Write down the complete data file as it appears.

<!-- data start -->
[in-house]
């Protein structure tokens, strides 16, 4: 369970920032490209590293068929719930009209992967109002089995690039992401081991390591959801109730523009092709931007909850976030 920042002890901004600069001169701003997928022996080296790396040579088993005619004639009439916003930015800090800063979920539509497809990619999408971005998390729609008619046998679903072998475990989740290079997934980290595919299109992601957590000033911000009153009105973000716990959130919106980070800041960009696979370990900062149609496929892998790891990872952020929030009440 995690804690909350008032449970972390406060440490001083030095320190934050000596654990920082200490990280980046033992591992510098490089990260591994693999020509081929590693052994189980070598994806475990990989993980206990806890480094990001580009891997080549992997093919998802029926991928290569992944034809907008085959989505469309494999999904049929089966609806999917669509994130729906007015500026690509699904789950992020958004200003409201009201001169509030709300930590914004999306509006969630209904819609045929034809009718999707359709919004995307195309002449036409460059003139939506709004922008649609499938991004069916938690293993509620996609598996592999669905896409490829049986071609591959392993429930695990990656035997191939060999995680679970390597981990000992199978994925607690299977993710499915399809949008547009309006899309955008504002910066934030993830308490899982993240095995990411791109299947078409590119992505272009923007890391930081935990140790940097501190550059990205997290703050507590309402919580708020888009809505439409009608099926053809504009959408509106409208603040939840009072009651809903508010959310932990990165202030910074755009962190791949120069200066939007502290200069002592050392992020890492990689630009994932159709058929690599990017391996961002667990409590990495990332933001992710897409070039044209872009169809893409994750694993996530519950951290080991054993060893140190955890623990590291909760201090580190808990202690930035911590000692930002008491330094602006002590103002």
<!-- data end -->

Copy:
[in-house]
């Protein structure tokens, strides 16, 4: 369970920032490209590293068929719930009209992967109002089995690039992401081991390591959801109730523009092709931007909850976030 920042002890901004600069001169701003997928022996080296790396040579088993005619004639009439916003930015800090800063979920539509497809990619999408971005998390729609008619046998679903072998475990989740290079997934980290595919299109992601957590000033911000009153009105973000716990959130919106980070800041960009696979370990900062149609496929892998790891990872952020929030009440 995690804690909350008032449970972390406060440490001083030095320190934050000596654990920082200490990280980046033992591992510098490089990260591994693999020509081929590693052994189980070598994806475990990989993980206990806890480094990001580009891997080549992997093919998802029926991928290569992944034809907008085959989505469309494999999904049929089966609806999917669509994130729906007015500026690509699904789950992020958004200003409201009201001169509030709300930590914004999306509006969630209904819609045929034809009718999707359709919004995307195309002449036409460059003139939506709004922008649609499938991004069916938690293993509620996609598996592999669905896409490829049986071609591959392993429930695990990656035997191939060999995680679970390597981990000992199978994925607690299977993710499915399809949008547009309006899309955008504002910066934030993830308490899982993240095995990411791109299947078409590119992505272009923007890391930081935990140790940097501190550059990205997290703050507590309402919580708020888009809505439409009608099926053809504009959408509106409208603040939840009072009651809903508010959310932990990165202030910074755009962190791949120069200066939007502290200069002592050392992020890492990689630009994932159709058929690599990017391996961002667990409590990495990332933001992710897409070039044209872009169809893409994750694993996530519950951290080991054993060893140190955890623990590291909760201090580190808990202690930035911590000692930002008491330094602006002590103002």